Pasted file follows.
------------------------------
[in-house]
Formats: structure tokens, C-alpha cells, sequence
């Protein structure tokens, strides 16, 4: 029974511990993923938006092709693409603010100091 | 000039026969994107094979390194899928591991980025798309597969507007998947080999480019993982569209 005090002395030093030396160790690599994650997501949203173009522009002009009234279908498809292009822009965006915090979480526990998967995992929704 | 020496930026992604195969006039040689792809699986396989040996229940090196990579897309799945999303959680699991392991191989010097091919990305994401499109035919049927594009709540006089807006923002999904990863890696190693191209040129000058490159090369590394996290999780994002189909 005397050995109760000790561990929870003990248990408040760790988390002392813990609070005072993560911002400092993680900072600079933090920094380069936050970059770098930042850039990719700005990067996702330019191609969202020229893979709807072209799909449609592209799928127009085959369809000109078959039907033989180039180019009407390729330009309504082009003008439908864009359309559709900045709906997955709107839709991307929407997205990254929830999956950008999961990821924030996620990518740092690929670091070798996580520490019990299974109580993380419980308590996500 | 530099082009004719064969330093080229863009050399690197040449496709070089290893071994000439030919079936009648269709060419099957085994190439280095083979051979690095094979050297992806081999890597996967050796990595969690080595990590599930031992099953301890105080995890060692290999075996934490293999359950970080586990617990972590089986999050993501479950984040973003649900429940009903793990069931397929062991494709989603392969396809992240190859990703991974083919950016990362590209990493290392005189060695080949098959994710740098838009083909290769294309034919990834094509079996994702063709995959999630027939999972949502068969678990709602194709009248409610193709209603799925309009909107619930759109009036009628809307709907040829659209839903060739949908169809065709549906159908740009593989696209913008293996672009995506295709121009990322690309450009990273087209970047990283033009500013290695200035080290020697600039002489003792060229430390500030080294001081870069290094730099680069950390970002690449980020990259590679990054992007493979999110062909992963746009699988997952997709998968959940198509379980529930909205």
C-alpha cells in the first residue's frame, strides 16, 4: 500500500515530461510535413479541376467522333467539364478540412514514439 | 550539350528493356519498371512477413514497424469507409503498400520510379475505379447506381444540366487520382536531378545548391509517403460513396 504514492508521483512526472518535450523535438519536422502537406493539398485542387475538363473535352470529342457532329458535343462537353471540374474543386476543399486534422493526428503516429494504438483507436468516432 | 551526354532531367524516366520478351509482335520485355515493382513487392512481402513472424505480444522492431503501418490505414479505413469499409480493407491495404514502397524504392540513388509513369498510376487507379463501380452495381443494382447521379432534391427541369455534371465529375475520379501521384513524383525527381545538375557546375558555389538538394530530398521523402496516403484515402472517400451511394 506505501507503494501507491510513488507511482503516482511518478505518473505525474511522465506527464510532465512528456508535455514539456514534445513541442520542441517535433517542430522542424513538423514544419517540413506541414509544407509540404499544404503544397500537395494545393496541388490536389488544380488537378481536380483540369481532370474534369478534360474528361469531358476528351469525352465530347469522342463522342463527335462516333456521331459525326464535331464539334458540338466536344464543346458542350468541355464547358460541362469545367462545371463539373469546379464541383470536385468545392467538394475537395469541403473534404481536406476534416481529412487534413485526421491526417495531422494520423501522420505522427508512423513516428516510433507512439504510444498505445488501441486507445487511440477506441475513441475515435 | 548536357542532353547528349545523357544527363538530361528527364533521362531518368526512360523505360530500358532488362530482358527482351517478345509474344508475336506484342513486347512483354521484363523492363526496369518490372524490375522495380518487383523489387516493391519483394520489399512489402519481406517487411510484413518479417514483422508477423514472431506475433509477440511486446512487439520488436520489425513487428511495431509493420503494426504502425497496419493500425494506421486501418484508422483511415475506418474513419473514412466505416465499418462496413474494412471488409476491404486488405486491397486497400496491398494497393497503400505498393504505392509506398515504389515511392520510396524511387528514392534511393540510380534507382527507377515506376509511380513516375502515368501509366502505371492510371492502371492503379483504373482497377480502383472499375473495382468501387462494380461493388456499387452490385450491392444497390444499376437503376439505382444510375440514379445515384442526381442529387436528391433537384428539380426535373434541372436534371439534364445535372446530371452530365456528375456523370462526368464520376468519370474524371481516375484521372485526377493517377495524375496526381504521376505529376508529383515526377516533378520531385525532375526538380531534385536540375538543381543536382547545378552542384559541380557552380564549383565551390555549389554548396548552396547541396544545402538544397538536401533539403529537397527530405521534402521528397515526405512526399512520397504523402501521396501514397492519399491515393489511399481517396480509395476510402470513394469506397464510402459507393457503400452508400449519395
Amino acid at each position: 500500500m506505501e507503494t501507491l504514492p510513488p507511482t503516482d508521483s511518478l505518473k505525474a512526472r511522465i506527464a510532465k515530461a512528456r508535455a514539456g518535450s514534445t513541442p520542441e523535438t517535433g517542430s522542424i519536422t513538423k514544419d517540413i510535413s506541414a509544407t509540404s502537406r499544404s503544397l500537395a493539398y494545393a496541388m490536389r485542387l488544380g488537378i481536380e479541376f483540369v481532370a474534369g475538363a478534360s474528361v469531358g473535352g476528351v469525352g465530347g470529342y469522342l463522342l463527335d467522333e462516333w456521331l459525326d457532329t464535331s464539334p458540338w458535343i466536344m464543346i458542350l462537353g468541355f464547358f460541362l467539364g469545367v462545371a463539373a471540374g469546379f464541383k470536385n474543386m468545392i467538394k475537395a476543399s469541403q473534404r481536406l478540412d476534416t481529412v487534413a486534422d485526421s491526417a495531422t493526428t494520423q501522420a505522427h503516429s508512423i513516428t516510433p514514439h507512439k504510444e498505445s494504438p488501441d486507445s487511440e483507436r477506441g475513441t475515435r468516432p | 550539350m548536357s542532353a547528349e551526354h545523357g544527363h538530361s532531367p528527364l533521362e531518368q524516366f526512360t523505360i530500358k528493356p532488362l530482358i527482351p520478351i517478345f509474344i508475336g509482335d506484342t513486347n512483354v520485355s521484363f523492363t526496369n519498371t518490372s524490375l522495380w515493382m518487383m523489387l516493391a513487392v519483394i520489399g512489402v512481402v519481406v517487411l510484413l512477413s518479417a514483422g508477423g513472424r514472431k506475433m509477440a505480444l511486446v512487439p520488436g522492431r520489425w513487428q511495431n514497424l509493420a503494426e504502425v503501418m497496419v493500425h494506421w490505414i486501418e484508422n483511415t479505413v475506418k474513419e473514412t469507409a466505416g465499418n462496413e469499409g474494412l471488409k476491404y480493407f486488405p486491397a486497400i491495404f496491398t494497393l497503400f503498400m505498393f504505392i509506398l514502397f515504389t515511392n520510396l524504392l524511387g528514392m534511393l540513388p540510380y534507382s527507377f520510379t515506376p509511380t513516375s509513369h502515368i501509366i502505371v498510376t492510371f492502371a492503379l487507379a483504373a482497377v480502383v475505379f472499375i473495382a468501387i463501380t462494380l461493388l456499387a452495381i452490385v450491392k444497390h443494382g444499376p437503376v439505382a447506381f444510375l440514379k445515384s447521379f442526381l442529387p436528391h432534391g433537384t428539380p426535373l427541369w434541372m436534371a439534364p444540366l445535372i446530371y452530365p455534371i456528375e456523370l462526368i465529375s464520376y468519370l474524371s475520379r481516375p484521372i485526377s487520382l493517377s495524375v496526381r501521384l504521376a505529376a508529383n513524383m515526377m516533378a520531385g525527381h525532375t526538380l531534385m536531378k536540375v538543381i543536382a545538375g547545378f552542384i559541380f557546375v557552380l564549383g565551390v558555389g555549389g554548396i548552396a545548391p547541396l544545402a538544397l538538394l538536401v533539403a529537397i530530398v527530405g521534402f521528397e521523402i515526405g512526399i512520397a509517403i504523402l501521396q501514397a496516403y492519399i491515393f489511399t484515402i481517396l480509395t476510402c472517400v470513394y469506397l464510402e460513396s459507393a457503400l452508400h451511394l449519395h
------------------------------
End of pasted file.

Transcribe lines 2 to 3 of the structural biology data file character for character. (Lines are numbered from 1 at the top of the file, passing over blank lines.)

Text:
Formats: structure tokens, C-alpha cells, sequence
């Protein structure tokens, strides 16, 4: 029974511990993923938006092709693409603010100091 | 000039026969994107094979390194899928591991980025798309597969507007998947080999480019993982569209 005090002395030093030396160790690599994650997501949203173009522009002009009234279908498809292009822009965006915090979480526990998967995992929704 | 020496930026992604195969006039040689792809699986396989040996229940090196990579897309799945999303959680699991392991191989010097091919990305994401499109035919049927594009709540006089807006923002999904990863890696190693191209040129000058490159090369590394996290999780994002189909 005397050995109760000790561990929870003990248990408040760790988390002392813990609070005072993560911002400092993680900072600079933090920094380069936050970059770098930042850039990719700005990067996702330019191609969202020229893979709807072209799909449609592209799928127009085959369809000109078959039907033989180039180019009407390729330009309504082009003008439908864009359309559709900045709906997955709107839709991307929407997205990254929830999956950008999961990821924030996620990518740092690929670091070798996580520490019990299974109580993380419980308590996500 | 530099082009004719064969330093080229863009050399690197040449496709070089290893071994000439030919079936009648269709060419099957085994190439280095083979051979690095094979050297992806081999890597996967050796990595969690080595990590599930031992099953301890105080995890060692290999075996934490293999359950970080586990617990972590089986999050993501479950984040973003649900429940009903793990069931397929062991494709989603392969396809992240190859990703991974083919950016990362590209990493290392005189060695080949098959994710740098838009083909290769294309034919990834094509079996994702063709995959999630027939999972949502068969678990709602194709009248409610193709209603799925309009909107619930759109009036009628809307709907040829659209839903060739949908169809065709549906159908740009593989696209913008293996672009995506295709121009990322690309450009990273087209970047990283033009500013290695200035080290020697600039002489003792060229430390500030080294001081870069290094730099680069950390970002690449980020990259590679990054992007493979999110062909992963746009699988997952997709998968959940198509379980529930909205």